LithiumToxicity.pdf


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WMD (95% CI)

Weight (%)

Christiansen (1976)

0·03 (0·01 to 0·05)

7·99

Christiansen (1978)

0·28 (0·28 to 0·28)

8·04

0·11 (0·09 to 0·13)

7·98

Davis (1981)

–0·01 (–0·04 to 0·02)

7·91

Franks (1982)

0·18 (0·15 to 0·21)

7·94

McIntosh (1987)

0·06 (0·02 to 0·10)

7·89

Mallette (1989a)

0·10 (0·00 to 0·20)

6·95

Mallette (1989b)

Toffaletti (1979)

–0·01 (–0·13 to 0·11)

6·50

Nordenstrom (1994)

0·10 (0·08 to 0·12)

8·01

Komatsu (1995)

0·09 (0·03 to 0·15)

7·60

Bendz (1996)

0·16 (0·15 to 0·17)

8·02

Haden (1997)

0·03 (0·00 to 0·06)

7·96

El Khoury (2002)

0·09 (0·00 to 0·18)

Overall (χ2=2299·48 [df 12], I2=99·5%, p<0·0001)

0·09 (0·02 to 0·17); p=0·009
–0·2

–0·1

0
0·1
Calcium (mmol/L)

0·2

7·21
100·00

0·3

Figure 5: Meta-analysis of case-control studies comparing calcium in patients given lithium versus control
Weights are from random-effects analysis. The webappendix provides the references for the included studies. WMD=weighted mean difference.
WMD (95% CI)

Weight (%)

Christiansen (1976)

8·00 (5·54 to 10·46)

14·00

Christiansen (1978)

8·00 (5·55 to 10·45)

14·01

Franks (1982)

9·75 (–18·53 to 38·03)

McIntosh (1987)

1·04 (0·10 to 1·98)

1·69
14·70

Mallette (1989a)

–0·20 (–7·80 to 7·40)

9·49

Mallette (1989b)

14·50 (5·92 to 23·08)

8·64

Nordenstrom (1994)

7·00 (–0·62 to 14·62)

9·48

Komatsu (1995)

2·70 (–4·22 to 9·62)

10·12

17·20 (11·58 to 22·82)

11·34

Haden (1997)
El Khoury (2002)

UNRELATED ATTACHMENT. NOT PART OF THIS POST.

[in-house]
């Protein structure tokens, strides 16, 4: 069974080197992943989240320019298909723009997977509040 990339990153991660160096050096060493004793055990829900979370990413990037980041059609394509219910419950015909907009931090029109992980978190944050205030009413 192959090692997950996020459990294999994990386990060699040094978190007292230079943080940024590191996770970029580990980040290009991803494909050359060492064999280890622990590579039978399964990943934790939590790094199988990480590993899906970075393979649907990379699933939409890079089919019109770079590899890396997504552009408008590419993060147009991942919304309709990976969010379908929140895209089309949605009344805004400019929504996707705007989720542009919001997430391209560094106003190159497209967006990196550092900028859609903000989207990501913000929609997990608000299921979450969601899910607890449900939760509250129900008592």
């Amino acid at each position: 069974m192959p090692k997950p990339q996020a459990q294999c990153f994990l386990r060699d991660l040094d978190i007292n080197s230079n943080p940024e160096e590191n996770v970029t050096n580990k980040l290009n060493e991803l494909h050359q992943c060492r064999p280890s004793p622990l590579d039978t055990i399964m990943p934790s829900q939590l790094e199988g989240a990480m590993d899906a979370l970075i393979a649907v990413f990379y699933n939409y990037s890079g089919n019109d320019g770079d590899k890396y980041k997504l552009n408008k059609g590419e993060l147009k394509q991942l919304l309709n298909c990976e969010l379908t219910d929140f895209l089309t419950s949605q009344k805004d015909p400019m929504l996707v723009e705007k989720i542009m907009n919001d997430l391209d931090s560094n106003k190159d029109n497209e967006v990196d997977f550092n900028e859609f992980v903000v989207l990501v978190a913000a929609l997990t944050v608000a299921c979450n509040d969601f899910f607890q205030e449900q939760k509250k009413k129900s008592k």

9·80 (–1·60 to 21·20)

Overall (χ2=83·53 [df 9], I2=89·2%, p<0·0001)

7·32 (3·42 to 11·23); p<0·0001

–20

–10

0
10
20
Parathyroid hormone (pg/mL)

30

6·55
100·00

40

Figure 6: Meta-analysis of case-control studies comparing parathyroid hormone in patients given lithium versus control
Weights are from random-effects analysis. The webappendix provides the references for the included studies. WMD=weighted mean difference.

Ebstein’s anomaly and lithium. The odds of exposure to
lithium in cases of Ebstein’s anomaly did not differ
significantly from controls; however, estimates are
unstable because of the low number of events (Peto
OR 0·27, 95% CI 0·004–18·17, p=0·54; heterogeneity
χ²=0·00 [df 1], p=0·96; Mantel-Haenszel OR 2·0, 95% CI
0·20–20·6, p=0·54; heterogeneity χ²=1·98 [df 1], p=0·16).
A case-control study of 10 698 infants born with any
major congenital abnormality and 21 546 healthy controls
showed no significant association between lithium and
congenital abnormalities (Peto OR 2·62, 95% CI
0·74–9·20, p=0·132; webappendix).16 The number of
infants exposed to lithium was low in cases (six of 10 698)
and controls (five of 21 546).

Discussion
The objective of this review was to synthesise what is
known about the harmful effects of lithium. Findings from
our study have shown that lithium is associated with
www.thelancet.com Vol 379 February 25, 2012

increased risk of reduced urinary concentrating ability,
hypothyroidism, hyperparathyroidism, and weight gain.
We recorded no significant increased risk of congenital
malformations, alopecia, or skin disorders, and little
evidence for a clinically significant reduction in renal
function in most patients.
The main limitations of this study are the quality
and quantity of the primary evidence. High-quality data
from long-term randomised or controlled cohort studies
were sparse, and the sample size of most included
observational studies was quite small. Although included
studies reported doses and concentrations of lithium
that are consistent with modern use, and data mainly
represent the effects of lithium within the generally
accepted therapeutic range rather than at concentrations
of toxicity, dose information was incompletely reported
and any potential effect of dose could not be specifically
addressed in the meta-analysis. This review cannot,
therefore, establish the relative safety of low doses or
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